Scammers phish with security bait
First United Bank says the e-mail, discovered July 30, is
a typical phishing scam. The message claims a problem exists
with the customer's account, expresses the urgency of a response
-- in this case, threatening account termination -- and even
puts a name with the e-mail to make it seem legitimate.
First United has never heard of Jeron Burry.
The bank would never e-mail customers about
a problem with an account, demand account information the
bank already possessed or threaten account deactivation if
a customer didn't comply, says vice president of internal
audit Lissa Henderson. "As anyone in banking knows, we
work hard to maintain a relationship with customers,"
says Henderson. "You don't threaten to terminate their
Real-life fake Web site
The link supplied in the e-mail took consumers to the spoofed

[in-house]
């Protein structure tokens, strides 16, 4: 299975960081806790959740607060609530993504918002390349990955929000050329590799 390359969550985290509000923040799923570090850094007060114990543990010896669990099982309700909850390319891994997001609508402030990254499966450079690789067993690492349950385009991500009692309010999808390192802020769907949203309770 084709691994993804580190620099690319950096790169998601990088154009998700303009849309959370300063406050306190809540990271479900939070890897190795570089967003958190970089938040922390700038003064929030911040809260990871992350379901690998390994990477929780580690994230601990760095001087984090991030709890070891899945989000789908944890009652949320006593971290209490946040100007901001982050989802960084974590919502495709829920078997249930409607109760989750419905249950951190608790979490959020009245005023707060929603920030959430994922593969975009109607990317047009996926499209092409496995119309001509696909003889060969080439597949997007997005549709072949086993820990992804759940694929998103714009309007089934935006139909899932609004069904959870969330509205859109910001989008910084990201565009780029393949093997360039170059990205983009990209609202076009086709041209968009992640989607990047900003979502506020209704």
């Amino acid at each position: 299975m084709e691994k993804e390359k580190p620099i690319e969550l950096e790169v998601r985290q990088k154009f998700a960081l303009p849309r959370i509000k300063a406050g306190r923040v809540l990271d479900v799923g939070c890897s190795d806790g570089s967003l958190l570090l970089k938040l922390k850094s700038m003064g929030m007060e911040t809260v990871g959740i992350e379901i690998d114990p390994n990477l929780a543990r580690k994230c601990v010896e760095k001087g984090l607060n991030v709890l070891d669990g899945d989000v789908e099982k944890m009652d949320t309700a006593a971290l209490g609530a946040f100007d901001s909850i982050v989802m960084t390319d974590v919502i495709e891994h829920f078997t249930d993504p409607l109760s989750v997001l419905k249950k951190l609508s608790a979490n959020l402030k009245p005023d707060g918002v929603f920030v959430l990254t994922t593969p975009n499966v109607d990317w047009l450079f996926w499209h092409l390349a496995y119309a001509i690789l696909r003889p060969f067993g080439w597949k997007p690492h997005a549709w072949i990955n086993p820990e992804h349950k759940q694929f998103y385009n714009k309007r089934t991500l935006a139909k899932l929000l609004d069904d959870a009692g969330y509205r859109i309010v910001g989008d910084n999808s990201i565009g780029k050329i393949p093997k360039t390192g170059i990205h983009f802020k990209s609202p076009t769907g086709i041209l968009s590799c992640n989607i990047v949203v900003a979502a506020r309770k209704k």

log-in page (below), which asked for credit card information
and an ATM personal identification number. On the real
site, the bank only asks for an online ID number and PIN.
||Fake Web site
courtesy of Websense Inc.
How to spot a phishing e-mail
Though phishing scams have been around for a few years, spoofed e-mails still land in inboxes every day. In fact, more than 58 percent of PC users receive at least one phishing e-mail a day, according to results from a 2006 Web poll of business PC users conducted by Sophos, an Internet security company.
In August 2006 alone, the Anti-Phishing Working Group,
a nonprofit organization dedicated to wiping out phishing scams,
received 26,150 unique phishing reports, the second highest count
they've ever recorded.